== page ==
One of my attempts along the way to capturing the prior photo. Though I didn’t end up getting the picture I wanted in this frame, I still absolutely love the concept and result. The shine of the approaching headlights, a barely visible beam of light crossing the bridge and illuminating the landscape, provides a palpable sense of anticipation that’s never quite satisfied….
Milky Way galaxy over Big Sur California. Pacific Ocean. Constellations. Stars. Starry night. Dark sky. Dark skies. long exposure.
This photograph of the Milky Way hanging over the Pacific Ocean may not have turned out exactly how I wanted, but it did manage to capture one of the most unusual space oddities that I’ve ever seen… What are those two parallel stripes running along the top end of the picture, towards the top of the galactic core???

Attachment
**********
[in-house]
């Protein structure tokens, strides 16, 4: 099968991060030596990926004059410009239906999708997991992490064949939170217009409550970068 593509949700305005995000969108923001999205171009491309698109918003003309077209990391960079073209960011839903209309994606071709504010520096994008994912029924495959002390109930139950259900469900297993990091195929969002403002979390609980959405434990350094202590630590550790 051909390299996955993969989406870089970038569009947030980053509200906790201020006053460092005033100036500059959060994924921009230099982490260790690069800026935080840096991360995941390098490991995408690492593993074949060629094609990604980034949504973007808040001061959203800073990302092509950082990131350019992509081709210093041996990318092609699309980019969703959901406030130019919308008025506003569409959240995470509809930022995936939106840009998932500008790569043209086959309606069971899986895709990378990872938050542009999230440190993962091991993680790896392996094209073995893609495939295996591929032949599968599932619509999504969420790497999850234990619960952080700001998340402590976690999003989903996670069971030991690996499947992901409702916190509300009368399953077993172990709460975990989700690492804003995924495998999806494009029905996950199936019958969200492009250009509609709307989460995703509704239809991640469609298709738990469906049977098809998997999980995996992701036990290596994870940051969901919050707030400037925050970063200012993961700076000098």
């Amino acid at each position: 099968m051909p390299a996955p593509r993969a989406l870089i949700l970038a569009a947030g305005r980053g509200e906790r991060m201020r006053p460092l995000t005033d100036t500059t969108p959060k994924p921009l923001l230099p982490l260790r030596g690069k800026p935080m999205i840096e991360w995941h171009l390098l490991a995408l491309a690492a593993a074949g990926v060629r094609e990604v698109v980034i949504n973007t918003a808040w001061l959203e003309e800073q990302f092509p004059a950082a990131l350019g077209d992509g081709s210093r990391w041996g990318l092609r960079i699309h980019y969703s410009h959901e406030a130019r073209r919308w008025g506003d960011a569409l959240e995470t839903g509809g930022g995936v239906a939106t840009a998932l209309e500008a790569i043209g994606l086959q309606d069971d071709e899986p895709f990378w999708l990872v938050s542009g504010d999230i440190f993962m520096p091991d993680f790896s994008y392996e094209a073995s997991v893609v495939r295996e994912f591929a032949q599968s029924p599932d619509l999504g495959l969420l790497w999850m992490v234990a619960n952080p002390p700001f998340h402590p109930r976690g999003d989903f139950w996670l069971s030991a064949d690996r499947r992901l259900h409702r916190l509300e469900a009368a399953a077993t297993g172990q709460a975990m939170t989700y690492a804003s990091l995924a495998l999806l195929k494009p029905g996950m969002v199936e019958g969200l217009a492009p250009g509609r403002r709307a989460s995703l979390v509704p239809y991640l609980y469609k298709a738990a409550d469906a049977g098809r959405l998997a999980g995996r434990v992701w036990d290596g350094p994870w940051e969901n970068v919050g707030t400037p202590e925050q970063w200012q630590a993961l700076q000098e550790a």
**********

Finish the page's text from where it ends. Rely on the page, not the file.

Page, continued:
Milky Way galaxy over Big Sur California. Pacific Ocean. Waves. Constellations. Stars. Starry night. Dark sky. Dark skies. long exposure.
Last but not least, a simple enough shot of the traffic running up and down Route 1 (the Pacific Coast Highway), with the crashing waves barely visible in the foreground. The picture didn’t turn out great, but it’s a really awesome reminder for me of what was one of the most beautiful bits of foreshadowing I’ve ever had in my life….  for the night that followed, camping on the slopes of Big Sur.
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4 thoughts on “Astrophotography 2: A Million Lights in the Darkness

    1. Thanks! Sorry about my delayed response, I just saw the notification today. Make sure to follow the blog and the Facebook page so you get notifications when the post about the final day of camping is written!